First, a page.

Counterculture is often defined as a subculture whose values and behavioral norms differ substantially from those of mainstream society. In theory, the concept of a counterculture seems easy to grasp. But in reality, the line between what is delineated as mainstream and counterculture is often blurry. When advertisements, one of the most recognized and celebrated methods of mainstream communication, coopt a counterculture, does a counterculture remain? Does the ability of a counterculture to be co-opted by the advertising industry somehow defeat its original purpose or intent?
I present an archive of televised advertisements, spanning the past 60 years, that co-opted the generational counterculture at the time they were made. We often hold an implicit assumption that counterculture originated in the 1960s, with the advent of hippies, widespread radical politics, and the prevalent use of psychedelic drugs.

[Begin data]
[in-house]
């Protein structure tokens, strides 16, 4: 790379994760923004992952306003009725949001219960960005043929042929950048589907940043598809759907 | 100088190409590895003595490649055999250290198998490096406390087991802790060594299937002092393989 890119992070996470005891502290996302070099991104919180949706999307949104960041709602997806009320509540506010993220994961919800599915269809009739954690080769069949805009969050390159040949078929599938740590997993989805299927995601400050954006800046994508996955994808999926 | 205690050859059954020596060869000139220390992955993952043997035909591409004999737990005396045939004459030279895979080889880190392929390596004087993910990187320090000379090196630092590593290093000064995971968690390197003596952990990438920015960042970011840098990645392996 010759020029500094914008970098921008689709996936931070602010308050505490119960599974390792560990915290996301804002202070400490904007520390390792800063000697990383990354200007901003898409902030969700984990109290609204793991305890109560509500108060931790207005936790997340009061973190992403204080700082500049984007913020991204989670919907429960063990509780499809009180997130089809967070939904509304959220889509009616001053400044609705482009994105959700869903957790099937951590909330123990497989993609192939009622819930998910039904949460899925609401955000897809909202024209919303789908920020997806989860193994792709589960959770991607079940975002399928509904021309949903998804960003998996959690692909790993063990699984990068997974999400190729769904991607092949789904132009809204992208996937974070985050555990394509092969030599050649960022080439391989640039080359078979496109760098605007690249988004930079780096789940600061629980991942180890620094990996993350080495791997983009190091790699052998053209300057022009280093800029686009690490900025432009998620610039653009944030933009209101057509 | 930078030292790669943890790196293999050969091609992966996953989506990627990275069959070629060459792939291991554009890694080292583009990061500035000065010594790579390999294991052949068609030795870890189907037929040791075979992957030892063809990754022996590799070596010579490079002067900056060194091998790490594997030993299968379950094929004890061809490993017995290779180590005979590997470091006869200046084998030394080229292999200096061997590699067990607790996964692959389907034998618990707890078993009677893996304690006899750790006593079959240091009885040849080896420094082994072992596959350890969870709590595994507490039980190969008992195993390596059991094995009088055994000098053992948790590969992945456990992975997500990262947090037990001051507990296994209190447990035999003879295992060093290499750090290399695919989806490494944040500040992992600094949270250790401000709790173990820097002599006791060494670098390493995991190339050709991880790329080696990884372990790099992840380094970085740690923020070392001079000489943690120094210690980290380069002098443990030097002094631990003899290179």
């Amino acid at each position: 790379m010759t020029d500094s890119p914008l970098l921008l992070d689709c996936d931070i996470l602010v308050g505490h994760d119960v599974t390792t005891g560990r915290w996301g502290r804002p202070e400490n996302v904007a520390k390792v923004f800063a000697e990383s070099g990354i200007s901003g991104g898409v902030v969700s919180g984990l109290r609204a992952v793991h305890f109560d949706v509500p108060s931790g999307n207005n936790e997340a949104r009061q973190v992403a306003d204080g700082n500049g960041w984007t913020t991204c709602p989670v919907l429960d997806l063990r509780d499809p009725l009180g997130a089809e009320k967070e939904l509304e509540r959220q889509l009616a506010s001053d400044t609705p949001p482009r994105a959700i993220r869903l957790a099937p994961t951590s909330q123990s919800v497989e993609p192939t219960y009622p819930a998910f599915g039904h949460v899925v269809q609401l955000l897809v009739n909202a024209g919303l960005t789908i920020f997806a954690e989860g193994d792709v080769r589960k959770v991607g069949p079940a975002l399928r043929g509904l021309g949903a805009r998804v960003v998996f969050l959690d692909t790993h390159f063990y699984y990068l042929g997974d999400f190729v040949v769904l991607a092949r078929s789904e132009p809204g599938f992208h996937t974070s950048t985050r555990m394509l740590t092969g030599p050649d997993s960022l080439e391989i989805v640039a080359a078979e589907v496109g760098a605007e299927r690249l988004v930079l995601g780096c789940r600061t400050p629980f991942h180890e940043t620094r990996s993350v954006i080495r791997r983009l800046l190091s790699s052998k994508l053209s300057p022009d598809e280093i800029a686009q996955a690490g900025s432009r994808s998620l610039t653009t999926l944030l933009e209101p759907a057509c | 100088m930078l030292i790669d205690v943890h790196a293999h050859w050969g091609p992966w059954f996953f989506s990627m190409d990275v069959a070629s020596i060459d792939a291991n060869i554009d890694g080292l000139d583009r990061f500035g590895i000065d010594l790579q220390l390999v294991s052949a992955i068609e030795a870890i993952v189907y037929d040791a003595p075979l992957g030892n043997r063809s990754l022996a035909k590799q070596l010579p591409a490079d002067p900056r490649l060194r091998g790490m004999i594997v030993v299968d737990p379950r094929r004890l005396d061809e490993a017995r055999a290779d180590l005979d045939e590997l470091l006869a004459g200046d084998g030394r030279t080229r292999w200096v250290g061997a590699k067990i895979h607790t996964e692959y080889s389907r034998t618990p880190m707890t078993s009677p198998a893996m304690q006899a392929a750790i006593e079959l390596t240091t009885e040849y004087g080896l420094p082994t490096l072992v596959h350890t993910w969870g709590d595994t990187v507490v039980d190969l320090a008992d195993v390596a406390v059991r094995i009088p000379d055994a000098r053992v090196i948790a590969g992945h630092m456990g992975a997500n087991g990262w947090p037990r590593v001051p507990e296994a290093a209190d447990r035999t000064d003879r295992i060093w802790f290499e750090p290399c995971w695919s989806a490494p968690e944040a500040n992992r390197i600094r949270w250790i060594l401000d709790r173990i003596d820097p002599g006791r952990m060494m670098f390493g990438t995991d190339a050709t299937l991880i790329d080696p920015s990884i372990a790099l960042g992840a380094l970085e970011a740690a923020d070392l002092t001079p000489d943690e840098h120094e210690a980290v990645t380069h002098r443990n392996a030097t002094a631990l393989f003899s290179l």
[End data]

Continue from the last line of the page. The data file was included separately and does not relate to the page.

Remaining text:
Original installation at the Logan Center for the Arts, Chicago, Illinois.
Although counterculture was ostensibly birthed from a rejection of materialism and, more broadly, the throes of consumer capitalism, we see an uncanny phenomenon in the way that commercials of the time used countercultural imagery and themes to advertise their products – with the end goal, of course, of turning a profit.
I explore three generations of co-opted counterculture as told through these commercials, starting with that of the hippies, that of grunge and punk, and that of both hipsters and (then) anti-hipsters. My archive plays with the idea first posed by Theodor Adorno that all counterculture might very well be subsumed within the existing structures of capitalism. I created this work for a final project in a class taught by Chicago-based artist Theaster Gates.